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Tópico em 'Climatologia' iniciado por Gerofil 8 Jan 2012 às 14:04.
Background - New marine invasions have been recorded in increasing numbers along the world's coasts due in part to the warming of the oceans and the ability of many invasive marine species to tolerate a broader thermal range than native species. Several marine invertebrate species have invaded the U.S. southern and mid-Atlantic coast from the Caribbean and this poleward range expansion has been termed ‘Caribbean Creep’. While models have predicted the continued decline of global biodiversity over the next 100 years due to global climate change, few studies have examined the episodic impacts of prolonged cold events that could impact species range expansions.
Methodology/Principal Findings - A pronounced cold spell occurred in January 2010 in the U.S. southern and mid-Atlantic coast and resulted in the mortality of several terrestrial and marine species. To experimentally test whether cold-water temperatures may have caused the disappearance of one species of the ‘Caribbean Creep’ we exposed the non-native crab Petrolisthes armatus to different thermal treatments that mimicked abnormal and severe winter temperatures. Our findings indicate that Petrolisthes armatus cannot tolerate prolonged and extreme cold temperatures (4–6°C) and suggest that aperiodic cold winters may be a critical ‘reset’ mechanism that will limit the range expansion of other ‘Caribbean Creep’ species.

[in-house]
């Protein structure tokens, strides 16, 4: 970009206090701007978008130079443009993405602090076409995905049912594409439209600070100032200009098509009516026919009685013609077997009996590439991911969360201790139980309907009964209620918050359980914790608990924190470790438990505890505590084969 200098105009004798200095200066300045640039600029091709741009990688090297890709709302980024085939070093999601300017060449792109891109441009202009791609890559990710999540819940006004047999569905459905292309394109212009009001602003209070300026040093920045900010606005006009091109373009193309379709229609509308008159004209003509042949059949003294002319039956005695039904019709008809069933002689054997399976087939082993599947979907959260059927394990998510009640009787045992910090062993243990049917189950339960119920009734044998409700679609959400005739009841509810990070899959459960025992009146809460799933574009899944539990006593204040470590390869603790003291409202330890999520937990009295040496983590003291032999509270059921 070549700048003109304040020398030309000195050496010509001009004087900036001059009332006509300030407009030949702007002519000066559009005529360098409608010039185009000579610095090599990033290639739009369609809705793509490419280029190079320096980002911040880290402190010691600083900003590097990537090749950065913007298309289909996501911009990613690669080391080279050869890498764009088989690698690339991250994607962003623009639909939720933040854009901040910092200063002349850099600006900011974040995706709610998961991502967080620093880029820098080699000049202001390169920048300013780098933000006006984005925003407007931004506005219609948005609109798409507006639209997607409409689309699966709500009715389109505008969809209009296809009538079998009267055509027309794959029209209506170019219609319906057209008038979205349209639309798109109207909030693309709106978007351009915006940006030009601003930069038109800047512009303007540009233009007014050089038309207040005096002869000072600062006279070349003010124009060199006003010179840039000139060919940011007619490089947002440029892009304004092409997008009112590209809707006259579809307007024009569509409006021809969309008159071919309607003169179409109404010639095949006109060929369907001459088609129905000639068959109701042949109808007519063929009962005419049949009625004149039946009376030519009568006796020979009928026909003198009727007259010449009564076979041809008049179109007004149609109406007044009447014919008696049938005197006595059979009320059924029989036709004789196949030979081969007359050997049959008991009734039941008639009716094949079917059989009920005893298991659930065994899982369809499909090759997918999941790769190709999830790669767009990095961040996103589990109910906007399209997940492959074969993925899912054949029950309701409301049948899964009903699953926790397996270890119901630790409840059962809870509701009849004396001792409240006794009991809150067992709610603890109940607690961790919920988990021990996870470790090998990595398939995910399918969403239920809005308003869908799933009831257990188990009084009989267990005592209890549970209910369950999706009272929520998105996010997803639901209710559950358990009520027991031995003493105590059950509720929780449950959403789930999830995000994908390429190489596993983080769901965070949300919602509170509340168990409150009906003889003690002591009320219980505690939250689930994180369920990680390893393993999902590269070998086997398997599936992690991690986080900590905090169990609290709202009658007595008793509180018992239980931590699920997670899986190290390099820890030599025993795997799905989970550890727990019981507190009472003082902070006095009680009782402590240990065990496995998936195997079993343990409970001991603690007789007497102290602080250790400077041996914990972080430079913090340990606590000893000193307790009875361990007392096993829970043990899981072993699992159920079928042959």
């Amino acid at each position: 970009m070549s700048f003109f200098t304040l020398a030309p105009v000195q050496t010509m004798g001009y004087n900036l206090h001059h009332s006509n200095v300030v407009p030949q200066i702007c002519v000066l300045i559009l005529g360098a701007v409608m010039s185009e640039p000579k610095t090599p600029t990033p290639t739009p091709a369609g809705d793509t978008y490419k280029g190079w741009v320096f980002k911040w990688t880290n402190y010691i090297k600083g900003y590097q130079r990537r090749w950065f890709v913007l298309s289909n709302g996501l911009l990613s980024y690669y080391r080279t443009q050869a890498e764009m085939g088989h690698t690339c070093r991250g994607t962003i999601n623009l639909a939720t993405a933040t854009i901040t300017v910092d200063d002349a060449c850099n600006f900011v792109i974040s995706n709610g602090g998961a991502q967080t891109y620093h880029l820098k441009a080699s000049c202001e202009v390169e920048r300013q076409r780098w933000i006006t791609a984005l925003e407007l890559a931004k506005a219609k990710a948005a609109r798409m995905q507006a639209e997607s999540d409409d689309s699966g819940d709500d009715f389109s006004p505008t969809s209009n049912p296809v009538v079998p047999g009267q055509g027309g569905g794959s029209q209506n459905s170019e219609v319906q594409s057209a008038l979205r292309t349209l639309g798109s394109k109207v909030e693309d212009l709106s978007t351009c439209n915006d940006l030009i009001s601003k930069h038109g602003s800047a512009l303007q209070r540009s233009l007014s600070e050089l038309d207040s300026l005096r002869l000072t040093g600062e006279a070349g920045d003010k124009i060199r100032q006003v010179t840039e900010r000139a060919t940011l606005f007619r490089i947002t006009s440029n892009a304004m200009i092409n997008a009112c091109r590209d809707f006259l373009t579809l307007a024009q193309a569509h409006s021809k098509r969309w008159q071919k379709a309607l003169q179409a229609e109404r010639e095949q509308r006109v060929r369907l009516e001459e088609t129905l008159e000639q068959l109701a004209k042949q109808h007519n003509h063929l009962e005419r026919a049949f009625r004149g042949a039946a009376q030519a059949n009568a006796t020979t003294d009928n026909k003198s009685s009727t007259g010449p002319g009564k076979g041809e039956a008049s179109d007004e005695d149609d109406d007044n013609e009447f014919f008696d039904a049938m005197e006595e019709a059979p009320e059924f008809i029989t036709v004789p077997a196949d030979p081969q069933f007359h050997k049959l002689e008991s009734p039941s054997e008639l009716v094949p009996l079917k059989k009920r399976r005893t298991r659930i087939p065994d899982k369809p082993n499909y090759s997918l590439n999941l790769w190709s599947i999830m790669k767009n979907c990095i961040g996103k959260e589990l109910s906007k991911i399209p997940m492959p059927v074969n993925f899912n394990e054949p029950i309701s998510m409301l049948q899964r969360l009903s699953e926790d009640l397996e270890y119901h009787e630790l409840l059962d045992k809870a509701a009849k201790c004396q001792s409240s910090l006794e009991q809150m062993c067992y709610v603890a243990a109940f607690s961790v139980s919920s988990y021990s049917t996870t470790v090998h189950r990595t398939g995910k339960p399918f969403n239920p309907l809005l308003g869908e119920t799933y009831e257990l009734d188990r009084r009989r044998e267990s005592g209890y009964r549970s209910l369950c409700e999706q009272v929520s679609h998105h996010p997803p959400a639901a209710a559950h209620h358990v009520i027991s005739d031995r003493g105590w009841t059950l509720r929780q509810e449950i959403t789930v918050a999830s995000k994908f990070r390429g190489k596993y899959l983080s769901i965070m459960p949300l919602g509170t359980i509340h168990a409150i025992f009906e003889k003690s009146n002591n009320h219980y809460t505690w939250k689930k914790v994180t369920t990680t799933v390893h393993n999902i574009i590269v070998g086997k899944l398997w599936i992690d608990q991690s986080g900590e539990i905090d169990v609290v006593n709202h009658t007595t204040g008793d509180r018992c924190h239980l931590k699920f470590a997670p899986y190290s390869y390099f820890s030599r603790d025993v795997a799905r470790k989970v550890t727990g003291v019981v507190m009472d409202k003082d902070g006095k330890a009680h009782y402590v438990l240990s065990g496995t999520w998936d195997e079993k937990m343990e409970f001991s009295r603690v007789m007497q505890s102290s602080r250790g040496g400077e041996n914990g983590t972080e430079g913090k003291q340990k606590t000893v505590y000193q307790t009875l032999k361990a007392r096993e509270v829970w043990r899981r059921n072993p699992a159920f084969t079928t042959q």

Conclusions/Significance - We suggest that temperature ‘aberrations’ such as ‘cold snaps’ are an important and overlooked part of climate change. These climate fluctuations should be accounted for in future studies and models, particularly with reference to introduced subtropical and tropical species and predictions of both rates of invasion and rates of unidirectional geographic expansion.
João Canning-Clode (Smithsonian Environmental Research Center, Edgewater, Maryland, United States of America; IMAR / Department of Oceanography and Fisheries, University of the Azores, Horta, Portugal; Center of Oceanography, Faculty of Sciences, University of Lisbon, Lisbon, Portugal) e outros